The Mediterranean is currently the most overfished from all the Europe’s seas. Overfishing in this region began around the ‘70s, when fishing effort increased considerably thanks to technological developments that allowed fleets to fish farther, deeper and find catches more easily.
Latest assessments of the situation in the Mediterranean revealed that over 90% of stocks fished exclusively by EU countries are overexploited above what is considered sustainable (i.e. Maximum Sustainable Yield, or MSY).
The main fishing stocks’ in the Mediterranean Sea are today below sustainable biomass levels (i.e. under MSY). In addition, fishing catches have remained extremely high for years. As a result, the main commercial demersal fish stocks (e.g. European hake, red mullet) are overfished and some of them at risk of collapse.
Overall, only two crustacean stocks (e.g. deep-water rose shrimp and giant red shrimp), in the Ligurian and North Tyrrhenian Sea area, and one small pelagic stock (sardine) in the Northern Alboran Sea, are fished at sustainable levels. European hake, an important commercial species, is fished up to 12 times higher than sustainable levels in certain areas of the Western Mediterranean; while some stocks of blue whiting, black-bellied angler and red mullet are all fished at levels around 10 times higher than what is considered sustainable according to science.
The alarming state of Mediterranean fish stocks is the result of decades of mismanagement, misreporting, and illegal fishing. Politicians have repeatedly ignored scientific advice, failed to implement existing measures, and failed to set adequate control measures for where they were implemented.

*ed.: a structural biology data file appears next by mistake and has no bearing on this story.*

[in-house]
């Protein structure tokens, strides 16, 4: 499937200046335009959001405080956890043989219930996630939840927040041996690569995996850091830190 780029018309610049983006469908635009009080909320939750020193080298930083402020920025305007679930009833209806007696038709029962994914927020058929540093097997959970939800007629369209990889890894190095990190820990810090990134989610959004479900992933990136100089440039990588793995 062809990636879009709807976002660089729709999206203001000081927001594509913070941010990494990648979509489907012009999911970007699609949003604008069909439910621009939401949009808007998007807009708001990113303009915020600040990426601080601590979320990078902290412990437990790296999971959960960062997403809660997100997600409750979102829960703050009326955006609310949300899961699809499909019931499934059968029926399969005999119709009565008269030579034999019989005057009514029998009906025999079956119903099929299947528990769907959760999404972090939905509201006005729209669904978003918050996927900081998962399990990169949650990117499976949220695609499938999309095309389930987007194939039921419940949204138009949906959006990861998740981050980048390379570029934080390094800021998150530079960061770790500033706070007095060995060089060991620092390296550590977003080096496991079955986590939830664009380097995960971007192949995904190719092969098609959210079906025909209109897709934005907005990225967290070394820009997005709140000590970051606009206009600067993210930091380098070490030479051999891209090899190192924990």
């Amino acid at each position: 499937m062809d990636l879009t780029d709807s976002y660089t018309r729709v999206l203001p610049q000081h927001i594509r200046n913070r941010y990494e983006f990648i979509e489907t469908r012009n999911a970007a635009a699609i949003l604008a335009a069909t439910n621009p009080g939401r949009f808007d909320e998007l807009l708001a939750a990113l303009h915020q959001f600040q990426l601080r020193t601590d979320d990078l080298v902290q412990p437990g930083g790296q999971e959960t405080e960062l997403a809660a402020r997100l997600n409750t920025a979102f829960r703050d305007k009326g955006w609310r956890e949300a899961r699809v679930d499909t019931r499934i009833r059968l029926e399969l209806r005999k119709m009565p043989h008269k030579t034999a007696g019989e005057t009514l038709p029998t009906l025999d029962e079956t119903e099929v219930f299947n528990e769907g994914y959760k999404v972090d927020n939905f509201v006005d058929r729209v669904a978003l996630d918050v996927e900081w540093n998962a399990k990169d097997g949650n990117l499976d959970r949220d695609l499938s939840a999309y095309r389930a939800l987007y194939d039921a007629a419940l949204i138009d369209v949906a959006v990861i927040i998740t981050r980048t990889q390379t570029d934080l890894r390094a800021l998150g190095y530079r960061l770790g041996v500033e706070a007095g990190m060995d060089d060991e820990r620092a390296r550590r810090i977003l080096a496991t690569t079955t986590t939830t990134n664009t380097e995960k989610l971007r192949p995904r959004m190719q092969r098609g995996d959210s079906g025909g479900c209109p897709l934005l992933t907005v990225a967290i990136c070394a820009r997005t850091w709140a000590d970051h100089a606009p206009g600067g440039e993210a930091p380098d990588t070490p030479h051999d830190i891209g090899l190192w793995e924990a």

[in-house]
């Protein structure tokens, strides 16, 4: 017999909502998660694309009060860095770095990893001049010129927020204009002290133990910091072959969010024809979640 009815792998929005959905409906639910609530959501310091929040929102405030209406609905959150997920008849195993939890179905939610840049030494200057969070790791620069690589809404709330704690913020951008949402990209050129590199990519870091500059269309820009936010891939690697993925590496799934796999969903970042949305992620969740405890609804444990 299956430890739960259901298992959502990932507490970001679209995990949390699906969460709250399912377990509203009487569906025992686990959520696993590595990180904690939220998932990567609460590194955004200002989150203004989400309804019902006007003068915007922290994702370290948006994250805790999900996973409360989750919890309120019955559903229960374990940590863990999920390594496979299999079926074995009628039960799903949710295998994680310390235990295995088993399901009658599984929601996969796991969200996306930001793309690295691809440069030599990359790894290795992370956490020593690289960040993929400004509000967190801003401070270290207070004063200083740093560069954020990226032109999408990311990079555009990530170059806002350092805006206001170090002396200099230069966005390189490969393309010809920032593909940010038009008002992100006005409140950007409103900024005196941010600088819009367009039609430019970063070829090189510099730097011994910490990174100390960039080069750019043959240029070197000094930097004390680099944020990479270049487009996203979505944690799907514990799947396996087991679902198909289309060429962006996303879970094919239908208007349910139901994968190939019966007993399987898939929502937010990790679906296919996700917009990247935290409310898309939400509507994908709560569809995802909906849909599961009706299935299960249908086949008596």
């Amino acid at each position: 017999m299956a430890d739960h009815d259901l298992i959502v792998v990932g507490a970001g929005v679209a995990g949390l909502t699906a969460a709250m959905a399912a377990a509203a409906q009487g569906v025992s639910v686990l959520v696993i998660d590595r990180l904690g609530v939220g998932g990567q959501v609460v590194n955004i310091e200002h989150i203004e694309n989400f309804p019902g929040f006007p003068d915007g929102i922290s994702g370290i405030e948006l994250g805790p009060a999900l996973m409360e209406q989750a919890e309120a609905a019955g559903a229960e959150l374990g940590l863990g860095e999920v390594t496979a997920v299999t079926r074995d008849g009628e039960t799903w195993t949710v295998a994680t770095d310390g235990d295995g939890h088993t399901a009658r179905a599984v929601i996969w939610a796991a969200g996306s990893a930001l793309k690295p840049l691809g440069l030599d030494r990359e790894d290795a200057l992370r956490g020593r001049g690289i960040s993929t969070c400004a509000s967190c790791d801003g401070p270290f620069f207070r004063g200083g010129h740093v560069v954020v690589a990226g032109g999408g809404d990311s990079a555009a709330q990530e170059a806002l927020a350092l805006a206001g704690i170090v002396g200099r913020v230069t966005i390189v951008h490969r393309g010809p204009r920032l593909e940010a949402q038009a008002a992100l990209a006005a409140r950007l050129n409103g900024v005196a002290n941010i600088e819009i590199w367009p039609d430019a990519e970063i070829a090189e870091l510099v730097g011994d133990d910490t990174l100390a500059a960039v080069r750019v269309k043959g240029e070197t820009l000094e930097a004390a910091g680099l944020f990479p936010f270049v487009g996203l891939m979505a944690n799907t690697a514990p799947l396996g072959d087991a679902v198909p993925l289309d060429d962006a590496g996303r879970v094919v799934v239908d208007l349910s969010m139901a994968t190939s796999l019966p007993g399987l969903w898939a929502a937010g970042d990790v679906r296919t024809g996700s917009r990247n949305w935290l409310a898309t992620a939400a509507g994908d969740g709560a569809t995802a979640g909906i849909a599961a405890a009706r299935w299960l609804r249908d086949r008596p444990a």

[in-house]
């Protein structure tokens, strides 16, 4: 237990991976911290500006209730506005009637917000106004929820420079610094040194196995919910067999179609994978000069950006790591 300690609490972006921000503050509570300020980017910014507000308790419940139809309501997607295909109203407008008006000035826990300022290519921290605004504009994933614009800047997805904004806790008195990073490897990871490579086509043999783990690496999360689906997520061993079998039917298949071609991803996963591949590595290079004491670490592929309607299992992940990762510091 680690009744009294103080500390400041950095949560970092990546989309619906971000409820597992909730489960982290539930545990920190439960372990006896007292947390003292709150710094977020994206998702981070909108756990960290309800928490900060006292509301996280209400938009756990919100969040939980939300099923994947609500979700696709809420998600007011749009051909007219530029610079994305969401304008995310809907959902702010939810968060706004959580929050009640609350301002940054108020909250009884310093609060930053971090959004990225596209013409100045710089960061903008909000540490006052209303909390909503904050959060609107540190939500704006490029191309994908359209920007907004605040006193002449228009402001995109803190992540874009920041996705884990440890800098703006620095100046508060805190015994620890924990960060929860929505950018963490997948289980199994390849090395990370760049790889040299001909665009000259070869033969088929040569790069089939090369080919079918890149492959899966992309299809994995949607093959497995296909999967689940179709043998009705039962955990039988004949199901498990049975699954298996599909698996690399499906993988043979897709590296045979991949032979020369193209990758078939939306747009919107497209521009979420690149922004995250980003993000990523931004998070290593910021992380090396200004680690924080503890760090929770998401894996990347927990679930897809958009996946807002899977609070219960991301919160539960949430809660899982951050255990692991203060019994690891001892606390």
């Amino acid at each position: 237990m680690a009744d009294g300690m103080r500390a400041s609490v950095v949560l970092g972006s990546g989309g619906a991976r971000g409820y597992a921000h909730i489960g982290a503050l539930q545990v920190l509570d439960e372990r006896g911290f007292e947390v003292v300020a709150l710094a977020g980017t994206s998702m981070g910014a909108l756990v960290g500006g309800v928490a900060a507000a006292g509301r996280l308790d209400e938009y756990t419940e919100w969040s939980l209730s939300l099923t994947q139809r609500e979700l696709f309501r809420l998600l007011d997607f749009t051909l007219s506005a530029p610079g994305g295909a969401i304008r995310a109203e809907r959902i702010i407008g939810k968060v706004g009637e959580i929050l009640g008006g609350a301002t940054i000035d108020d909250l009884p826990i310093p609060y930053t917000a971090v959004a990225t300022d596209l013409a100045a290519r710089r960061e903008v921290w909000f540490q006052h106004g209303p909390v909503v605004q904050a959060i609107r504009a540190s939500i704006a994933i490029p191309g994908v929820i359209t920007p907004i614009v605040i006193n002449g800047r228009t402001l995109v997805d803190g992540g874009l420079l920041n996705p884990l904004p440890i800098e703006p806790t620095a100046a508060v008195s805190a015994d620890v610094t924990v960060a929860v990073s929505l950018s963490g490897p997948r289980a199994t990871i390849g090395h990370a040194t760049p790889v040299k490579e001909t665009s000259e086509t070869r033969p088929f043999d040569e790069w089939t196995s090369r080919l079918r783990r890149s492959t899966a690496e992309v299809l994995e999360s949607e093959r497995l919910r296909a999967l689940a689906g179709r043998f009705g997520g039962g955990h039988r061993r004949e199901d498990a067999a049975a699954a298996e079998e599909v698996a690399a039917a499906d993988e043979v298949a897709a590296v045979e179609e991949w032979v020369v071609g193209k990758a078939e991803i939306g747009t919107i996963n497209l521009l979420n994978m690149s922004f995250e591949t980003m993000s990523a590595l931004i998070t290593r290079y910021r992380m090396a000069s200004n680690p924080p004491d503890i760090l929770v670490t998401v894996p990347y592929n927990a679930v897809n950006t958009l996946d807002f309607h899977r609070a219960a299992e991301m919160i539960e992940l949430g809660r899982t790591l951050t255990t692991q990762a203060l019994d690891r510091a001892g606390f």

The EU is the key fishing actor in terms of volume of catches, the size and the capacity of its fleet. Therefore, it is up to the EU and its Member States to ensure that stocks are fished at sustainable levels, no later than 2020, as required under the objectives of the Common Fisheries Policy (CFP). Once this deadline has passed, the overfishing of EU stocks will become illegal. Furthermore, EU environmental laws state that by 2020 EU countries should guarantee ecologically diverse, and abundant oceans that are equally clean, healthy and productive.
Facing the real consequences of the Mediterranean Sea crisis, the European Commission launched MedFish4Ever Declaration in Malta in March 2017, signed by Ministers of Fisheries of all the Mediterranean Sea countries. The ministerial declaration is a blueprint for cooperation and sustainable development of fisheries for all costal states in the region over the next 10 years. In practical terms, this political pact made the countries to commit to following scientific advice, to ensuring the sustainability of resources and the recovery of heavily overfished stocks.